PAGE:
Conflict & Justice

At remote Afghan base, U.S. troops locked in battle for hearts and minds


Pfc. Joseph Norman, a medic, clicks his heels together as the day's patrol heads back to Baylough.


Ben Brody

BAYLOUGH, Afghanistan — The hand-painted sign leading into the small U.S. base here reads, "Welcome to Hell."

It seems that hell has a swimming pool.

In the desolate mountains north of Kandahar, a platoon of handpicked soldiers is locked in a localized counterinsurgency struggle in one of the area's meager population centers.

Combat Outpost Baylough, in Zabul's rugged Day Chopan District, looks over a verdant bowl of orchards and villages and is surrounded by craggy 10,000-foot peaks.

Lt. Col. Jeff Stewart, commander of 1/24 Infantry Battalion, said he carefully considered every soldier's personality and skills before assigning them to 1st Platoon of Bravo Company at Baylough.

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The platoon nicknames itself "Reed's Ranger's," after platoon sergeant Sgt. 1st Class Thomas Reed, a former Ranger Instructor who leads his soldiers up relentlessly steep mountains to keep their enemies guessing.

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Baylough is beset on all sides by several local Taliban teams that regularly launch rockets and mortars into the base and harass soldiers with rifle fire. While soldiers from 1st Platoon have not been attacked on patrol yet, they have had to defend their base many times.

On July 24, the soldiers got an early wake-up call as three rockets crashed into the base around 4:45 a.m. Within seconds, the troops were pouring fire into the mountains where they could see armed fighters scrambling for cover.

Every time the battle died down and soldiers attempted to go eat some breakfast, more rockets poured in. Swarms of flies feasted on the hastily abandoned food.

Later in the morning, soldiers fired back rockets of their own — two Javelin missiles that knocked out a Taliban mortar position. Over the course of the day, 13 Taliban rockets hit Baylough, although none of them hurt anyone or did any significant damage.

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The Taliban, however, did appear to take some casualties — intercepted radio chatter indicated that three fighters died in a mortar strike and several more were wounded. For the next 24 hours, the Taliban played funeral music over their radios.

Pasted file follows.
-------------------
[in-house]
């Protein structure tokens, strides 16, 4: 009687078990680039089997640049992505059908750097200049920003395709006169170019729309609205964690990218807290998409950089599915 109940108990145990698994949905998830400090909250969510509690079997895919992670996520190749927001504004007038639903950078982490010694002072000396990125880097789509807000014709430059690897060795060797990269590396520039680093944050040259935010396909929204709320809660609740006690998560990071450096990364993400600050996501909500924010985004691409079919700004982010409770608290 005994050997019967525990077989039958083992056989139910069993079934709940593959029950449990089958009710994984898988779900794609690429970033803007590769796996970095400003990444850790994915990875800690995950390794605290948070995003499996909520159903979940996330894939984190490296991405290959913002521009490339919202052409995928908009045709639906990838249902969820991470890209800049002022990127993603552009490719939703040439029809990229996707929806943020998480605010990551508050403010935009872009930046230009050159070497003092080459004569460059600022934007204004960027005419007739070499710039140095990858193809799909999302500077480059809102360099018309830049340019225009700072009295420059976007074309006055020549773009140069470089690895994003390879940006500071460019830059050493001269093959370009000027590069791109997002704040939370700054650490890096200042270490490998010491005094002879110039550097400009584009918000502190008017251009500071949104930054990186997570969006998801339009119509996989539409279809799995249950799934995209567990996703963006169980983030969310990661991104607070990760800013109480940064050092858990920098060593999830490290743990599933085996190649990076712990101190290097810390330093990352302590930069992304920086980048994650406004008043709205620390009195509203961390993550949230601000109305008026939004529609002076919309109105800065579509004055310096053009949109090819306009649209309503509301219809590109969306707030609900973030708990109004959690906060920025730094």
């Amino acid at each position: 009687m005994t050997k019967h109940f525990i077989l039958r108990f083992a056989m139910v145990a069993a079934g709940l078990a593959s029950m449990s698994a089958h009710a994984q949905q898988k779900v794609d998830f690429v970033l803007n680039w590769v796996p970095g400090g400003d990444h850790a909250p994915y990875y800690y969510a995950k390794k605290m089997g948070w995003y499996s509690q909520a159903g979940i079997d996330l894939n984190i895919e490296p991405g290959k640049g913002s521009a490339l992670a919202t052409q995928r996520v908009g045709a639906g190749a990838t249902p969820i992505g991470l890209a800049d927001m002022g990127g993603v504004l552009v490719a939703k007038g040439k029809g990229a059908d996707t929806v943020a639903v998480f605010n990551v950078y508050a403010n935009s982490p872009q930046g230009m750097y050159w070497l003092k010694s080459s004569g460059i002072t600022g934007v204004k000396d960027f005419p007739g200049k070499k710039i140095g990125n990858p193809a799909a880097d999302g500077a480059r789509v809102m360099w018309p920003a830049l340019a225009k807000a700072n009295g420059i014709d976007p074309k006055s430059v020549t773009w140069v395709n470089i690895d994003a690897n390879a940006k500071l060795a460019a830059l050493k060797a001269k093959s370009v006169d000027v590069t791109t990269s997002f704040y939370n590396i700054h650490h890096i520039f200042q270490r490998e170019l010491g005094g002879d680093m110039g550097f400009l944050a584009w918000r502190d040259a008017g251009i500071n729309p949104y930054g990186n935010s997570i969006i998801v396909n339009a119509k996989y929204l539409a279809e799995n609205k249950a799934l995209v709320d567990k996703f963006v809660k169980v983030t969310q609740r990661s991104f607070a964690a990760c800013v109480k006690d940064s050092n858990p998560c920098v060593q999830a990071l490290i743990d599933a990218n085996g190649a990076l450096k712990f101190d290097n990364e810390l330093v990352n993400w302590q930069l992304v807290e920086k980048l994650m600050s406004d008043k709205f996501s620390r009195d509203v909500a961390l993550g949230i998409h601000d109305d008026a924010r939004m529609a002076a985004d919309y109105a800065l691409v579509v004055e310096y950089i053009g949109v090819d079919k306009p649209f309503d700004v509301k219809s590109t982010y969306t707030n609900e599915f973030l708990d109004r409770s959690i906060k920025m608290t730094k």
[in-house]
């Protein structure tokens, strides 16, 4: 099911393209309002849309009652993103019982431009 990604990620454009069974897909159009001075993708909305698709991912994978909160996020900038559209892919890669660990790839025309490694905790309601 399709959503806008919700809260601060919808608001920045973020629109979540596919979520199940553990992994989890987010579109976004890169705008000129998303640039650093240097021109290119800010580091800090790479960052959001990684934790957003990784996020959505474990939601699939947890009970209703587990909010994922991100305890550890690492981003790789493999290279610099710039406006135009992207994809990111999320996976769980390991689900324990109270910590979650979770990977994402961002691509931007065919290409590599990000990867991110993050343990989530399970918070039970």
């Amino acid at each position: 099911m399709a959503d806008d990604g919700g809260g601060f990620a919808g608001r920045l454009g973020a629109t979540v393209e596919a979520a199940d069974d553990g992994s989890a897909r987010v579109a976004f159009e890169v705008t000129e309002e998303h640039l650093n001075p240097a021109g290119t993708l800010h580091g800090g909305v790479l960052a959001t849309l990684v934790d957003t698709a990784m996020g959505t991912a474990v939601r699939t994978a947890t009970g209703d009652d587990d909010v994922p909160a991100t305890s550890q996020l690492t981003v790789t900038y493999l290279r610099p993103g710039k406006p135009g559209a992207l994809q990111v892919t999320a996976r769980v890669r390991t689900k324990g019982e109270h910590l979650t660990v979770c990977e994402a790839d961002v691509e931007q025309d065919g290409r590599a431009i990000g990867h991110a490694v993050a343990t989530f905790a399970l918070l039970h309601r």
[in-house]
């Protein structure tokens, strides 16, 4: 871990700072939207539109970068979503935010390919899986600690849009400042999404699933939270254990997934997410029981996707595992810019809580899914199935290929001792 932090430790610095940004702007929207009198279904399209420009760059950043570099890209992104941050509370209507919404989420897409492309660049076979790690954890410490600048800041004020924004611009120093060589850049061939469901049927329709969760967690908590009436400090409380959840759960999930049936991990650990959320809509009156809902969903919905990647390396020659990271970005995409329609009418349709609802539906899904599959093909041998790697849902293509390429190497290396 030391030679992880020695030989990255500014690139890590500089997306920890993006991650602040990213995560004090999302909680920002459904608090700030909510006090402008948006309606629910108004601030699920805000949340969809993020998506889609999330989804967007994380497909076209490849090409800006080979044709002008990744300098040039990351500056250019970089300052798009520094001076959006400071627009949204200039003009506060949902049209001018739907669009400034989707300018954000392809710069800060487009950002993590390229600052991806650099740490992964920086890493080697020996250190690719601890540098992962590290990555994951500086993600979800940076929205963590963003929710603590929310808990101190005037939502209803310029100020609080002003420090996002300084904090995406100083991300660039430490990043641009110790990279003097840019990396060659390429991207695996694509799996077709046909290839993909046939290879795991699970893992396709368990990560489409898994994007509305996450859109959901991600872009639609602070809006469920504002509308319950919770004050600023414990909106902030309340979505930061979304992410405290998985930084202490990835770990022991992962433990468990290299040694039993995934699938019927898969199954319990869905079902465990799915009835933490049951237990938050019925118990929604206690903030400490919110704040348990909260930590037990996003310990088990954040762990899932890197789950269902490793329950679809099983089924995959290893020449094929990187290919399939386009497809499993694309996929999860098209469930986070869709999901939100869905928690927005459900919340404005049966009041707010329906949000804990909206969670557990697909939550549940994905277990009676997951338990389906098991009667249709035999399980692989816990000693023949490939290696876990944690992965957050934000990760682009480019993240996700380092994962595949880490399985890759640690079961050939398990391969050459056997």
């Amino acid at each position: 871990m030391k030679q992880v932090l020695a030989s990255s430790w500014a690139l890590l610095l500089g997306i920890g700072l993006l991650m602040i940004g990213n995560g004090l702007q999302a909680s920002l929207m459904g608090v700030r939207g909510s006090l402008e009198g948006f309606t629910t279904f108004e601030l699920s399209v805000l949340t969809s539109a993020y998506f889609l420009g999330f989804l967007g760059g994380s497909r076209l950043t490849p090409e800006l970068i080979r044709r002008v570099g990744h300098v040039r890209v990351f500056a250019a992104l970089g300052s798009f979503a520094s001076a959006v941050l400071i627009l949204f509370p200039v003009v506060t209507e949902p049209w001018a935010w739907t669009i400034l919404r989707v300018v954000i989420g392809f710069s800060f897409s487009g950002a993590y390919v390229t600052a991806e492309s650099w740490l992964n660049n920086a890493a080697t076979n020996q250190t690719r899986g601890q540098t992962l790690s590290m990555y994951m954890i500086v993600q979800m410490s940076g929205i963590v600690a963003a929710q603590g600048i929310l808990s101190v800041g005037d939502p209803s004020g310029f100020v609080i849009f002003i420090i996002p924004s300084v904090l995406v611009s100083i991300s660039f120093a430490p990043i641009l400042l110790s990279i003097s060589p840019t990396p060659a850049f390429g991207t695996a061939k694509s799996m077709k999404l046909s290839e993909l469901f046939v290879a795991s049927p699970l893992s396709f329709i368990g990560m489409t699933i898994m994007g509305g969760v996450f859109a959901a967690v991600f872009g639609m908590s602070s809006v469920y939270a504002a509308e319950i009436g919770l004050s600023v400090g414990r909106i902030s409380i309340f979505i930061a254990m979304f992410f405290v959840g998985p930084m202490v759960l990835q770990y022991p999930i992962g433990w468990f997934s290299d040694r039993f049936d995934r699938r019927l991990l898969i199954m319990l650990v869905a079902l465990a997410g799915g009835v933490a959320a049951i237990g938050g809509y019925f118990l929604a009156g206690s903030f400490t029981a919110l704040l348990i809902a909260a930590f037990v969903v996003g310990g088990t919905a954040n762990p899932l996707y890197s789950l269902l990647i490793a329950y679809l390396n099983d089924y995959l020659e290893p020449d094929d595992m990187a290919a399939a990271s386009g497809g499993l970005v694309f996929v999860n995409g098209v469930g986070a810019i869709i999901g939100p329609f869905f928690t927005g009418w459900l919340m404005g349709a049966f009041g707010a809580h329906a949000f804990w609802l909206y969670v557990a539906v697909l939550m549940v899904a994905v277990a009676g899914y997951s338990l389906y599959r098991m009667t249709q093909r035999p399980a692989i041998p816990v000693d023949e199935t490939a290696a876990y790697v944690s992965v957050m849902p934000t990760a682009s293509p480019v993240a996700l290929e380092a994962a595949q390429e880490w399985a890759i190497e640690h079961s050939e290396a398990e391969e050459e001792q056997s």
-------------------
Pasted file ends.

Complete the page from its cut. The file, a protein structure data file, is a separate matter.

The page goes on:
Stewart describes the Baylough area as a "classic counterinsurgency fight," where his soldiers struggle with the Taliban for influence over small villages in unforgiving terrain.

Reed and platoon leader Capt. Charlie Timm take turns leading daily patrols into the villages to conduct "key leader engagements," which means they sit down with a local elder and discuss what's new in the area, from Taliban movements to how the wheat crop is doing.

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"I'm a farmer back home, so I'm interested in this stuff," Reed said to Hajii Abdulbari, an elder in a nearby village. "I have horses and cows too, but other than that we're growing the same things."

Reed, an affable, well-spoken Texan, says he hates doing key leader engagements, but once he starts chatting with Abdulbari it is clear he wants to help however he can.

The meeting goes round and round. Reed wants information on the Taliban and for Abdulbari to set up a local police force to fight them. Abdulbari wants better security before he is willing to risk the lives of his sons. Reed said they wouldn’t get better security until locals resist the Taliban.

Reed and Abdulbari said they agree that the government in Kabul cannot provide security in Day Chopan. The Afghan government has cut off development money for the district because of the security problem, essentially a catch-22. With no economic development incentives to offer the villagers, Reed and Timm have very little to bargain with for Abdulbari's support and rely completely on their own initiative, ingenuity and combat power to make progress.

During a patrol, Timm asked a village leader to relay an extraordinary message to a local Taliban commander: Come down to the district center and talk to me. It is extremely rare for a platoon leader to attempt a sit-down with a Taliban team leader, but Timm said he thinks a bargain is a good way to turn Baylough's security situation around.

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Reed and his soldiers, covered in sophisticated electronics and weaponry, contrast distinctly with Abdulbari and his simply dressed entourage. A barefoot local man cracks an almond between two dusty rocks while Reed and Abdulbari talk.

"We hope you can bring security, because we have been in a war for four decades," Abdulbari said wearily. "We are powerless to stop it."

While not fighting off Taliban attacks or patrolling through the neighboring villages, the boys of Baylough work to improve their austere living conditions. The big project so far: a swimming pool.

To build it, they dug out a huge pit in the middle of the outpost and used an old rubber-skinned tent as a liner. A pump keeps the water circulating and they drain and refill it every week or so as dust blown in from helicopters landing nearby turns the water brown. An inflatable giraffe bobs around in the cool water, terrifying the outpost's resident puppy, Lady.

Welcome to Hell, indeed.